British pro-Palestinian activist: My denied entry to Israel

A British pro-Palestinian activist can’t understand why he’s denied entry to Israel

By JOSH ARONSON
August 31, 2019 18:05
4 minute read.
British pro-Palestinian activist: My denied entry to Israel

Name: Gary Spedding ID: UK Labour Party member. (photo credit: Courtesy)



I first came in contact with Gary Spedding through a Facebook post. I had already heard of him as an activist who was known to work for peace and unity. Scrolling through Facebook one day, I saw that a friend posted asking if anyone could help Spedding, as he was being denied entry into Israel at Ben-Gurion Airport. I contacted Spedding, Knesset members and several other parties who might be able to help. Unfortunately, we were unable to help him gain entry into Israel. However, the brief encounter with this amazing person had me intrigued, wanting to learn more about him.

On a recent visit to the UK, I reached out to Spedding, and asked him if he wanted to meet. Due to a previous commitment, I had to stay within the confines of a Jewish neighborhood in Manchester, where my parents live.

The minute Spedding “rocked up” to the house, I noticed he was like “a kid in a candy store.” His fascination with the surroundings was incredible, yet he was relaxed and comfortable being among Jews. I gave him a short tour, and when we entered the kosher supermarket, he picked up several items that said “produced in Israel.” He checked to see they weren’t produced in the territories. When he saw they weren’t, Spedding said, “I must buy these.”

We went to a kosher café, ordered coffee, and started talking.

Spedding, 29, grew up in Tyneside, a city near Newcastle. As a child he had a Lebanese neighbor, and when war began between Lebanon and Israel in 2006, Spedding saw his neighbors’ fear and concern for their relatives in Lebanon.

At that moment he made a vow in his heart to become a pacifist and to fight for peace worldwide. Using all forums available to him, including social media, Spedding started his activism to try to foster peaceful resolutions to all strife, violence, and wars.
His activism started bearing fruit, and Spedding began making contact with high-ranking officials on both sides of the conflict. After several visits to Israel between 2010 and 2013, Spedding attended Queens University Belfast, where he continued his activism, founding the Palestine Solidarity Society and became its president.

One of his activities was to organize a protest at a speech given by Solon Solomon, a former legal adviser to the Knesset Foreign Affairs and Defense Committee. At the speech in February 2011, some of the protesters took matters too far and physically attacked Solomon, an action strongly condemned by Spedding. It was later proven in court that he had not taken part in the violence.

In 2014 Spedding decided to come see Israel for himself. He arranged meetings with high-ranking Israeli and Palestinian leaders, but when he arrived he was detained, his documentation examined and his phone scrutinized, after which he was denied entry and sent back to the UK. The reason given: his part in the protest against Solomon.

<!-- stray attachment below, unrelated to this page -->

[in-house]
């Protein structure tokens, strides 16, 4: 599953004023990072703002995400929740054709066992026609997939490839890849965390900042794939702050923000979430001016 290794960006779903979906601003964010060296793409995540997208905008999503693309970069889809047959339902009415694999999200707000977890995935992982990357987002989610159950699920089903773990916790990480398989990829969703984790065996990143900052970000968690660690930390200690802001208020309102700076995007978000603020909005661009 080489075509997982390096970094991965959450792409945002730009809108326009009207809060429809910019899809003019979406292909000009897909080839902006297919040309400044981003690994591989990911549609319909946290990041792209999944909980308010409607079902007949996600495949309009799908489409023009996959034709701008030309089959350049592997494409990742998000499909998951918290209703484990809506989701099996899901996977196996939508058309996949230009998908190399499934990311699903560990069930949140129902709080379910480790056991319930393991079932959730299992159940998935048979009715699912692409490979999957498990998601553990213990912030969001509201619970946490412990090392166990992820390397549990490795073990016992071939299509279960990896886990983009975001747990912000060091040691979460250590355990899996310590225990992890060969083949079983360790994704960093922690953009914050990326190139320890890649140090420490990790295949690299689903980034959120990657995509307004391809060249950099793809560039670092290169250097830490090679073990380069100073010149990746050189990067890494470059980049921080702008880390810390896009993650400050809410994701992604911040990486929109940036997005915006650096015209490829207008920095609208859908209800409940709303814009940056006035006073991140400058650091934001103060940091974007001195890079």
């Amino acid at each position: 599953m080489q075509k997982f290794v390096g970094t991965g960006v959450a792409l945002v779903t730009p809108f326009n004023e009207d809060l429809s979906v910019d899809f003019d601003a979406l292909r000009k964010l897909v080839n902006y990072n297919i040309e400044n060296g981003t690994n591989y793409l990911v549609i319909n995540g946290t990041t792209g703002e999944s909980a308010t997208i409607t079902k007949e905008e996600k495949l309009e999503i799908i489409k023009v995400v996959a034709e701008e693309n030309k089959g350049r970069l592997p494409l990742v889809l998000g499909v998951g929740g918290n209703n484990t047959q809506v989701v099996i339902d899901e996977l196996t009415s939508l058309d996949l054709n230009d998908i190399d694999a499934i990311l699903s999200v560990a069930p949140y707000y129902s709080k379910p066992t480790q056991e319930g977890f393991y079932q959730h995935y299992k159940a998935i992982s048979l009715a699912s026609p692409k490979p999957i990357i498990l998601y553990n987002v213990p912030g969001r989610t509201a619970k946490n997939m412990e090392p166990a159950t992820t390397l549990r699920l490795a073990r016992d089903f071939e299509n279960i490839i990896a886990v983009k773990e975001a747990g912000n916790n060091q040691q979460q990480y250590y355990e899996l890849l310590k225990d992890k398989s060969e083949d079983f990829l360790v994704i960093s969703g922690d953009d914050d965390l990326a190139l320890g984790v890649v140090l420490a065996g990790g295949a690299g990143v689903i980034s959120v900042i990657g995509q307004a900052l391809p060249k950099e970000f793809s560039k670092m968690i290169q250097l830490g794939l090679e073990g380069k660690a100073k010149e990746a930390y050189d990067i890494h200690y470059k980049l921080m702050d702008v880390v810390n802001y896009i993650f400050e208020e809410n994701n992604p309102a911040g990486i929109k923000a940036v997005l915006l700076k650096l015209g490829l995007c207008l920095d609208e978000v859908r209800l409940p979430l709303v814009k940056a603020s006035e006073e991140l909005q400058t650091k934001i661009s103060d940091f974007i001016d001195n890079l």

Spedding was presented with a 10-year ban from entering Israel, but he appealed and the ban was reduced to five years. After being sent back to the UK, he started working with the Labour Party and fighting for a better future for Britain.

Spedding believes that Labour itself is a great party, and that its leader, Jeremy Corbyn, “really does want to help the UK to become a more socialist and democratic country. But he is surrounded by the wrong advisors. Furthermore, the Labour MPs who are leaving – those who do good – are leaving due to the rise of antisemitism within the party, and their leaving is harming the Labour Party.”
It is disturbing, he says: “I have sent many dossiers to Labour leadership saying this is an area we must address and take care of.” He cited Luciana Berger as a real asset to the party, and the antisemitism which led to her resignation a threat to the party as a whole.

“She resigned in protest to what she considered the committee’s apathy toward antisemitism,” says Spedding. “She was one of the Labour Party leaders, and she left as a protest against the rising antisemitism in the party, including toward her. Corbyn should have stood up, made a public apology, and taken swift action against those who dared to attack her for her ethnic background.”

Spedding has vowed to tackle the antisemitism in the party, and has posted several times calling on Corbyn, and the leadership, to take action, even going as far as to issue an ultimatum: tackle the issue within a year, or he will resign from the party.

With the five-year ban ending recently, Spedding repeatedly applied to the Israel Embassy in London requesting permission to fly to Israel. Without a reply and knowing the ban had expired, he booked a flight.

However when he arrived in Israel, he was again detained, his private documentation scrutinized, and he was promptly returned to the UK, for not coordinating his visit with the Israel Embassy. His ban was extended to 2021.

Spedding was bewildered. “The media and the pro-Israel activists are comparing me to Satan. All I want is peace,” he tells me. “I’m hoping Israel sees the wrongness in her actions and cancels the ban so I can come back to Israel, the country I miss dearly. And I really want to catch up with friends I’ve made from previous visits.”

This column is titled People of Israel. “I’m people of Palestine, but I’m also people of Israel,” Spedding insists.


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